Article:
A project is unable to obtain limited recourse financing if it does not have stable cashflows and the lenders face uncertainty when formulating financial models.

The mitigation measures for this issue should be to (i) reinstate EVN’s “take or pay” obligation in the Model PPA, or (ii) put other mechanisms in place as soon as possible, such as DPPA or permitting the relevant projects to sell power to other countries.

  • Direct agreement between EVN and lenders

The Model PPA does not provide for direct agreement between EVN and lenders. EVN formerly provided this type of agreement in project finance of large-scale Build-Operate-Transfer coal-fired power projects, but none has been issued for RE projects. International lenders that finance large-scale projects may not be willing to take this risk. A possible solution is for the Government to consider a capacity threshold, whereby projects with a capacity above the threshold have a direct agreement with lenders.

  • Step-in rights for lenders

The Model PPA is silent on step-in rights for lenders in case of EVN default. Although the Model PPA does contemplate assignment of contractual rights by the project sponsor, it is subject to the written consent of EVN. This risk could be resolved by providing step-in rights for lenders in the PPA, without requiring EVN’s written consent, for the pilot projects, or projects meeting a certain threshold capacity, as mentioned in section (b) above.

If a direct agreement between EVN and lenders, discussed in section (b) above, is permitted in a project, the step-in rights for lenders may be included in the direct agreement, and not necessarily by the PPA (although it would be preferable for the PPA to recognize the lender’s rights and eliminate the requirement for EVN’s written consent).

  • Grid connection risks

A potential long-term financial risk could arise from technical issues affecting the transmission system, which in turn would affect the ability to dispatch energy from a project. The Model PPA clearly imposes transmission risks on the project sponsor up to the connection point. This transmission risk may be caused by various reasons, including acquiring land for transmission lines. For an offshore wind project, this is a mixed issue of sea area allocation and land lease (as the transmission lines go through the sea and land of multiple owners). In case of delay in sea area allocation or land lease, or complications in land compensation and site clearance, the project schedule will suffer.

This risk is best controlled on the Government side, and therefore, it is most efficient and cost-effective to place the risk on the Government. We suggest that in case of certain defined events related to grid connection, the risk can be dealt with by way of an extension of the term of the project, an increase in the tariff for the project, or a combination of these measures which will be backed up by a Government or Ministry of Finance (“MOF”)’s financial guarantee. We understand that the Government may not yet be ready to provide any Government guarantee for any power project. In Official Letter 9323/BCT-DL of the MOIT dated 29 December 2023, when talking about LNG-to-power projects, the MOIT proposed to the Government that there be no Government guarantee for any of EVN’s obligations under the PPA or for foreign currency convertibility.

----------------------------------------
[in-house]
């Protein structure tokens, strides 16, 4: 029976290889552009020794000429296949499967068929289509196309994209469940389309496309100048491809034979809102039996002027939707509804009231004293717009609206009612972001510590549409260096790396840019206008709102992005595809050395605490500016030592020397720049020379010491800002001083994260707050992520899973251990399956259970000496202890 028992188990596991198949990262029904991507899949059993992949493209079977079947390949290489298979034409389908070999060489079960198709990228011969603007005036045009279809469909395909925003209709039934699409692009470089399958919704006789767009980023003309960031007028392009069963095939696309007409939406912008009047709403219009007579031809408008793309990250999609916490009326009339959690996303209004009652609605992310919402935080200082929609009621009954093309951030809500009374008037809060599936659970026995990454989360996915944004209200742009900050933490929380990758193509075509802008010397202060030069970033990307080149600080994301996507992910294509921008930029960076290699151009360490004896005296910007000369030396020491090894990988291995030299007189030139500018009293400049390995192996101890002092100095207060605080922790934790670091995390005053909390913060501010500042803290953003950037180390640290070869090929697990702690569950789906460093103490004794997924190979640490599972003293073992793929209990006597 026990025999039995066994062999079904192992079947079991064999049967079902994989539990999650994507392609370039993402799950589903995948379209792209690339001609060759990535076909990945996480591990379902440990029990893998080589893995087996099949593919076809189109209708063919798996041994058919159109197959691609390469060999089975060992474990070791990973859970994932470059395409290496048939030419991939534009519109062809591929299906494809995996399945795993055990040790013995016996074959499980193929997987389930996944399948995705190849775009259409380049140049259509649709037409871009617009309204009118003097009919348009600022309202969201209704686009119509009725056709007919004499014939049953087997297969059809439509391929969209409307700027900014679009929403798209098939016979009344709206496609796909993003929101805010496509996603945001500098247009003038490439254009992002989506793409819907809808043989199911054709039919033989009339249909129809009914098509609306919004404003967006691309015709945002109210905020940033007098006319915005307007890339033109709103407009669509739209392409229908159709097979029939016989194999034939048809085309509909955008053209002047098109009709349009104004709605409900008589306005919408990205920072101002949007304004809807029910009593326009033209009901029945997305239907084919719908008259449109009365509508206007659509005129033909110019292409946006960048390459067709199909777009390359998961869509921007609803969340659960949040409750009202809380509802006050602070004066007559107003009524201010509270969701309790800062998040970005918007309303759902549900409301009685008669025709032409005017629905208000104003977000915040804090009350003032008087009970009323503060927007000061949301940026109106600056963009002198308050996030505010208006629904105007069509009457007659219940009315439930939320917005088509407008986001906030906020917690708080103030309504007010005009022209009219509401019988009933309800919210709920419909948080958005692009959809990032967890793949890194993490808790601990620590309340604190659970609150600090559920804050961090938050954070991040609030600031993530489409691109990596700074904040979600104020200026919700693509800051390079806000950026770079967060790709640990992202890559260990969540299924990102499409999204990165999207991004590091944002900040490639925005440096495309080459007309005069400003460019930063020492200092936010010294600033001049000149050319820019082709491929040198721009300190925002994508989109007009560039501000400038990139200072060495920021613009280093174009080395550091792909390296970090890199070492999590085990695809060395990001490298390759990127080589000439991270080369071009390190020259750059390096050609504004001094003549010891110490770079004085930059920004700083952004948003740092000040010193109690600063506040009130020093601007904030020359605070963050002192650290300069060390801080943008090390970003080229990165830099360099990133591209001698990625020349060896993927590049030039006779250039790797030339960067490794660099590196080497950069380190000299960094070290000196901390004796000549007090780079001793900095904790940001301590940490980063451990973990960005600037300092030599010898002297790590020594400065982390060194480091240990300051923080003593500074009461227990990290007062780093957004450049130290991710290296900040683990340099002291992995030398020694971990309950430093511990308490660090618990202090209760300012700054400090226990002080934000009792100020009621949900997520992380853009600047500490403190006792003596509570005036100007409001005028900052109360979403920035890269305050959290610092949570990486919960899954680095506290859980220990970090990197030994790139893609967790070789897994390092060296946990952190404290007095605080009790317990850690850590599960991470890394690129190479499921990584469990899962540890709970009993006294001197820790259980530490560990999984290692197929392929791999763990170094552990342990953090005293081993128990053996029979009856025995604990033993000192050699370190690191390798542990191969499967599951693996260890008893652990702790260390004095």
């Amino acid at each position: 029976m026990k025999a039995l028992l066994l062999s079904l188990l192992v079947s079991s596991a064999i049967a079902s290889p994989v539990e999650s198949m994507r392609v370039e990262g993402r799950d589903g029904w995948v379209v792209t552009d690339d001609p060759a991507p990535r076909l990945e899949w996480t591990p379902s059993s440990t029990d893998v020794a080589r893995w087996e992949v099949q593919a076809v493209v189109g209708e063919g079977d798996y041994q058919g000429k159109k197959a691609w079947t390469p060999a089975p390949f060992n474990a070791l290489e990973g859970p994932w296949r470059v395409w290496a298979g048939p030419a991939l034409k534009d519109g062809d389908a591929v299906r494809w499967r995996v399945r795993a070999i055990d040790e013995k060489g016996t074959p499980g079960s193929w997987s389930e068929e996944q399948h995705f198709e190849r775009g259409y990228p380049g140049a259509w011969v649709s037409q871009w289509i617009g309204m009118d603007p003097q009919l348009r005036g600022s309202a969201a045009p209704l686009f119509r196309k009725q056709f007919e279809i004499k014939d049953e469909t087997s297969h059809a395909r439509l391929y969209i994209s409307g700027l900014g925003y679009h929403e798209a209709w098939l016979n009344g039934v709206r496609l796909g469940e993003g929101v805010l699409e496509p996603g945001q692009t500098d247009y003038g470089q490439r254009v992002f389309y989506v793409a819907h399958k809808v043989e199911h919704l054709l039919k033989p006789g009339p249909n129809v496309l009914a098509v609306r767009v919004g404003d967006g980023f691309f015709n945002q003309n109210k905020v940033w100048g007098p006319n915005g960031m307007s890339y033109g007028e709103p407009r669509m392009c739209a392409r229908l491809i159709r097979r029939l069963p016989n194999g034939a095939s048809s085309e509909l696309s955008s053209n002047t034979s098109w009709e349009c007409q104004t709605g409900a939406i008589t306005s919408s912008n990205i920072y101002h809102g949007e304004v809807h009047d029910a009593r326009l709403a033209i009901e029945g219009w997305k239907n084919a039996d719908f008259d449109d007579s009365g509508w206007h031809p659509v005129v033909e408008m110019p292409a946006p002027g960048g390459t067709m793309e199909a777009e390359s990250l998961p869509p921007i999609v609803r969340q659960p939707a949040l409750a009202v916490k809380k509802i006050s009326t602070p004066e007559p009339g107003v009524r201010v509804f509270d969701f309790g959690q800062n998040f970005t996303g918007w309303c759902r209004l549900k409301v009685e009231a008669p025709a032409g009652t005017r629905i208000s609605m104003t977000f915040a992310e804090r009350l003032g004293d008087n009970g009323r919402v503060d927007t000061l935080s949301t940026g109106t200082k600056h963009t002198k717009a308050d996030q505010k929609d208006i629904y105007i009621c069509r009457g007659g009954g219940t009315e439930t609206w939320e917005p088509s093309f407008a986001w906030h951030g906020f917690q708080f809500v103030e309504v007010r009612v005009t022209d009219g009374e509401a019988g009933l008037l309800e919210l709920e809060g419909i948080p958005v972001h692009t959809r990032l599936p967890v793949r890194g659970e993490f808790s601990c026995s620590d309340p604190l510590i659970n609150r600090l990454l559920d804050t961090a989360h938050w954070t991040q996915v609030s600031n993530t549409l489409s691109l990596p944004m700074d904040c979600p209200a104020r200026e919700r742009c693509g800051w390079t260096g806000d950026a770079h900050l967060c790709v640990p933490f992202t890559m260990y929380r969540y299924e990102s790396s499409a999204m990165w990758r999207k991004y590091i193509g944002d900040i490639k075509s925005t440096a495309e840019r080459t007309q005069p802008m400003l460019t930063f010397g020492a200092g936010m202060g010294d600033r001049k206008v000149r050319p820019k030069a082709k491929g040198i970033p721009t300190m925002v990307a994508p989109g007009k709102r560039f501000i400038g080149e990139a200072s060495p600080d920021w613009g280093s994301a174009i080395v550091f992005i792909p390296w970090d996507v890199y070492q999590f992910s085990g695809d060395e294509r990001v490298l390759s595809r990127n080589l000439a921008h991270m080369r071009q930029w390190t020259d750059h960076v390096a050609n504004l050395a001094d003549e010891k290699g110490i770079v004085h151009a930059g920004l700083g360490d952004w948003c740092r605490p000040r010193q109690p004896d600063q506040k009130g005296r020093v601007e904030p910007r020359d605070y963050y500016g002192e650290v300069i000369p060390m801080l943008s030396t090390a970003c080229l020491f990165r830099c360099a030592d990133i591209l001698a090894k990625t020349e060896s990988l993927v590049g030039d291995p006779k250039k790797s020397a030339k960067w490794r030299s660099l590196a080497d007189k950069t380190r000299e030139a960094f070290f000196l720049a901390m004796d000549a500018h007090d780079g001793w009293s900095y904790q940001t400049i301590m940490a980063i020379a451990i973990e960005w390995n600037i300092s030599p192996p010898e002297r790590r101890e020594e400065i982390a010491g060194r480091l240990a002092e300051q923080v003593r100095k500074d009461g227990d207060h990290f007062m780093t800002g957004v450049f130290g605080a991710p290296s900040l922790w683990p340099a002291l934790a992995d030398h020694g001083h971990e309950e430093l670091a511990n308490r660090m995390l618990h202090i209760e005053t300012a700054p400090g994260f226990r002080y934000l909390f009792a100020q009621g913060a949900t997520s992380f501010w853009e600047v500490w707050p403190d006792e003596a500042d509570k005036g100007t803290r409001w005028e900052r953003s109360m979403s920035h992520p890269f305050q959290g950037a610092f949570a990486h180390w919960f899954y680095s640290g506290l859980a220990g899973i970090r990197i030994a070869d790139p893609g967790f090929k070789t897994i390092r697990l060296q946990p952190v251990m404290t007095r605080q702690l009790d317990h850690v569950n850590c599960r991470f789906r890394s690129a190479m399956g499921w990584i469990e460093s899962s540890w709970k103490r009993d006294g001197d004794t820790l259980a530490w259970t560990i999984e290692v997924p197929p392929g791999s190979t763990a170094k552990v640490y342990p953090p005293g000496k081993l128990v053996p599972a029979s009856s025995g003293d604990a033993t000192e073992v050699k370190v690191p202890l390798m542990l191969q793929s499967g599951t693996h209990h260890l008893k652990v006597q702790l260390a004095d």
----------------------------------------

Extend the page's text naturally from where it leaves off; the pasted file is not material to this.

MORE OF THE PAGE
Again, the Government may consider providing the Government guarantee with respect to grid connection risks to a pilot project initially, or only to large-scale RE projects that satisfy prescribed criteria.

  • No clear compensation mechanism

The Model PPA stipulates several scenarios in which one of the parties is considered in breach of the agreement. A breach results in an obligation to pay compensation for the actual, direct damages or losses that the aggrieved party would have been entitled to if the default had not occurred. The aggrieved party has the burden to prove such damages or losses.

This fault-based system compensation mechanism is uncertain. The same compensation mechanism applies to termination. Under the Model PPA, there are no termination payments in case of termination not caused by a party’s fault, for example, termination due to force majeure. To provide limited recourse financing, lenders would require payments upon termination (regardless of the cause) to at least cover the outstanding principal of all the project loans, the interest due at the time of termination, and hedging break costs (if any).

To provide certainty for international lenders, a possible solution to the issue is to allow something like liquidated damages payable to the power seller when a relevant event occurs (e.g., when the seller is ready to generate power, but the grid is not ready, the seller would be compensated by EVN on an agreed daily rate). The same mechanism should also apply when power delivery is curtailed. The Model PPA should also provide for non-fault-based termination payments, as mentioned above.

  • No change in law protection

One worrying element for investors, especially international investors, is the absence of protection in case of unfavorable changes in the law. Vietnamese law, through the Law on Investment,[3] provides general protection against changes in the law; however, this provision only applies when the change in the law is in respect to investment incentives granted to the investors.